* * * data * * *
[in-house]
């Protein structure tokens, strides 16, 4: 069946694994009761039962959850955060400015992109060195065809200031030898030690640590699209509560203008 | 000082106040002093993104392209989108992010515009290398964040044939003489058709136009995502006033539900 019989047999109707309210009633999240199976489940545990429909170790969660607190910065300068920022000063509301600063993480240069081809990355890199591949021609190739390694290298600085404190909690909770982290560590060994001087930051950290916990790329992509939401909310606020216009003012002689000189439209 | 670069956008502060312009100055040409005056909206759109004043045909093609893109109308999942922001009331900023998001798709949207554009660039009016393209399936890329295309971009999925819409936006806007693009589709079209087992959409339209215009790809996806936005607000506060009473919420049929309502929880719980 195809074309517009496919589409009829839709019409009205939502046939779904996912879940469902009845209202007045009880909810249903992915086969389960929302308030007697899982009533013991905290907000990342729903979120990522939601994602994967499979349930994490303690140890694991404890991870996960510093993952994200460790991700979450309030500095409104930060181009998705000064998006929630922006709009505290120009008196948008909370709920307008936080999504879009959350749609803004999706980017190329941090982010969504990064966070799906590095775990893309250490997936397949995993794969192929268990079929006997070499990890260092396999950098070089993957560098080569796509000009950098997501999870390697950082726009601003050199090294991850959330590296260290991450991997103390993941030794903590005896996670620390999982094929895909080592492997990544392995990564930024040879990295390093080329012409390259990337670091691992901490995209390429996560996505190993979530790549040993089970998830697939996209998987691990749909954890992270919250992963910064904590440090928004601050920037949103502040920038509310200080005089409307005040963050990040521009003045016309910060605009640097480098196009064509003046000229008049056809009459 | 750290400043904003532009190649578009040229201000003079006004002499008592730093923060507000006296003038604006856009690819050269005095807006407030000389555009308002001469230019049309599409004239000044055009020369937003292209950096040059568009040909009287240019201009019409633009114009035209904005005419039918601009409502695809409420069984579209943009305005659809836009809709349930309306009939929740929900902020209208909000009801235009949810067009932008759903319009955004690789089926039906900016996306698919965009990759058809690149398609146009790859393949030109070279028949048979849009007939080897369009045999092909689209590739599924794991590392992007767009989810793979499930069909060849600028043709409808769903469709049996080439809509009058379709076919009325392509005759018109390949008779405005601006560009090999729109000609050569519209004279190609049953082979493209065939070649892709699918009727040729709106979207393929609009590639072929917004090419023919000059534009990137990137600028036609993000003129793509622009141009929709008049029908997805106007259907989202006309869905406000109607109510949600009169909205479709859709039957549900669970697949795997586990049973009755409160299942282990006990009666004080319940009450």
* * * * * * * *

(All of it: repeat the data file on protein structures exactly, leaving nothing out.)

[in-house]
């Protein structure tokens, strides 16, 4: 069946694994009761039962959850955060400015992109060195065809200031030898030690640590699209509560203008 | 000082106040002093993104392209989108992010515009290398964040044939003489058709136009995502006033539900 019989047999109707309210009633999240199976489940545990429909170790969660607190910065300068920022000063509301600063993480240069081809990355890199591949021609190739390694290298600085404190909690909770982290560590060994001087930051950290916990790329992509939401909310606020216009003012002689000189439209 | 670069956008502060312009100055040409005056909206759109004043045909093609893109109308999942922001009331900023998001798709949207554009660039009016393209399936890329295309971009999925819409936006806007693009589709079209087992959409339209215009790809996806936005607000506060009473919420049929309502929880719980 195809074309517009496919589409009829839709019409009205939502046939779904996912879940469902009845209202007045009880909810249903992915086969389960929302308030007697899982009533013991905290907000990342729903979120990522939601994602994967499979349930994490303690140890694991404890991870996960510093993952994200460790991700979450309030500095409104930060181009998705000064998006929630922006709009505290120009008196948008909370709920307008936080999504879009959350749609803004999706980017190329941090982010969504990064966070799906590095775990893309250490997936397949995993794969192929268990079929006997070499990890260092396999950098070089993957560098080569796509000009950098997501999870390697950082726009601003050199090294991850959330590296260290991450991997103390993941030794903590005896996670620390999982094929895909080592492997990544392995990564930024040879990295390093080329012409390259990337670091691992901490995209390429996560996505190993979530790549040993089970998830697939996209998987691990749909954890992270919250992963910064904590440090928004601050920037949103502040920038509310200080005089409307005040963050990040521009003045016309910060605009640097480098196009064509003046000229008049056809009459 | 750290400043904003532009190649578009040229201000003079006004002499008592730093923060507000006296003038604006856009690819050269005095807006407030000389555009308002001469230019049309599409004239000044055009020369937003292209950096040059568009040909009287240019201009019409633009114009035209904005005419039918601009409502695809409420069984579209943009305005659809836009809709349930309306009939929740929900902020209208909000009801235009949810067009932008759903319009955004690789089926039906900016996306698919965009990759058809690149398609146009790859393949030109070279028949048979849009007939080897369009045999092909689209590739599924794991590392992007767009989810793979499930069909060849600028043709409808769903469709049996080439809509009058379709076919009325392509005759018109390949008779405005601006560009090999729109000609050569519209004279190609049953082979493209065939070649892709699918009727040729709106979207393929609009590639072929917004090419023919000059534009990137990137600028036609993000003129793509622009141009929709008049029908997805106007259907989202006309869905406000109607109510949600009169909205479709859709039957549900669970697949795997586990049973009755409160299942282990006990009666004080319940009450």